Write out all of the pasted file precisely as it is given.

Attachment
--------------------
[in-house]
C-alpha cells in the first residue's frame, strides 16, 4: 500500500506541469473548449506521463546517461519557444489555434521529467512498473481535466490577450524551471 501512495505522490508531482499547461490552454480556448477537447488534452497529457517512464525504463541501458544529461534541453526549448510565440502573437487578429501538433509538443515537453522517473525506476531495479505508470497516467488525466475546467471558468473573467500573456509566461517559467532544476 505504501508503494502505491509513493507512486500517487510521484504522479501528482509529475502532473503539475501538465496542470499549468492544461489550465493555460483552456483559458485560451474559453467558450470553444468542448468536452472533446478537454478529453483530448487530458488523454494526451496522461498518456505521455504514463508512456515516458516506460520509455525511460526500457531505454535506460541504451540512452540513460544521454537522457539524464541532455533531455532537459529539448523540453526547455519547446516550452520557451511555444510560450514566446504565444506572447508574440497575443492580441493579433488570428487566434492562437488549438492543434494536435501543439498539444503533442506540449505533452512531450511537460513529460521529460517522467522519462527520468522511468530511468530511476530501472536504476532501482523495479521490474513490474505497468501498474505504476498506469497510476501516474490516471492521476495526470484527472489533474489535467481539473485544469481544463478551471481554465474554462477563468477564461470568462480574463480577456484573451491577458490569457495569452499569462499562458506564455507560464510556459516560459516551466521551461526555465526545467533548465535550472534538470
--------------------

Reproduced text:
[in-house]
C-alpha cells in the first residue's frame, strides 16, 4: 500500500506541469473548449506521463546517461519557444489555434521529467512498473481535466490577450524551471 501512495505522490508531482499547461490552454480556448477537447488534452497529457517512464525504463541501458544529461534541453526549448510565440502573437487578429501538433509538443515537453522517473525506476531495479505508470497516467488525466475546467471558468473573467500573456509566461517559467532544476 505504501508503494502505491509513493507512486500517487510521484504522479501528482509529475502532473503539475501538465496542470499549468492544461489550465493555460483552456483559458485560451474559453467558450470553444468542448468536452472533446478537454478529453483530448487530458488523454494526451496522461498518456505521455504514463508512456515516458516506460520509455525511460526500457531505454535506460541504451540512452540513460544521454537522457539524464541532455533531455532537459529539448523540453526547455519547446516550452520557451511555444510560450514566446504565444506572447508574440497575443492580441493579433488570428487566434492562437488549438492543434494536435501543439498539444503533442506540449505533452512531450511537460513529460521529460517522467522519462527520468522511468530511468530511476530501472536504476532501482523495479521490474513490474505497468501498474505504476498506469497510476501516474490516471492521476495526470484527472489533474489535467481539473485544469481544463478551471481554465474554462477563468477564461470568462480574463480577456484573451491577458490569457495569452499569462499562458506564455507560464510556459516560459516551466521551461526555465526545467533548465535550472534538470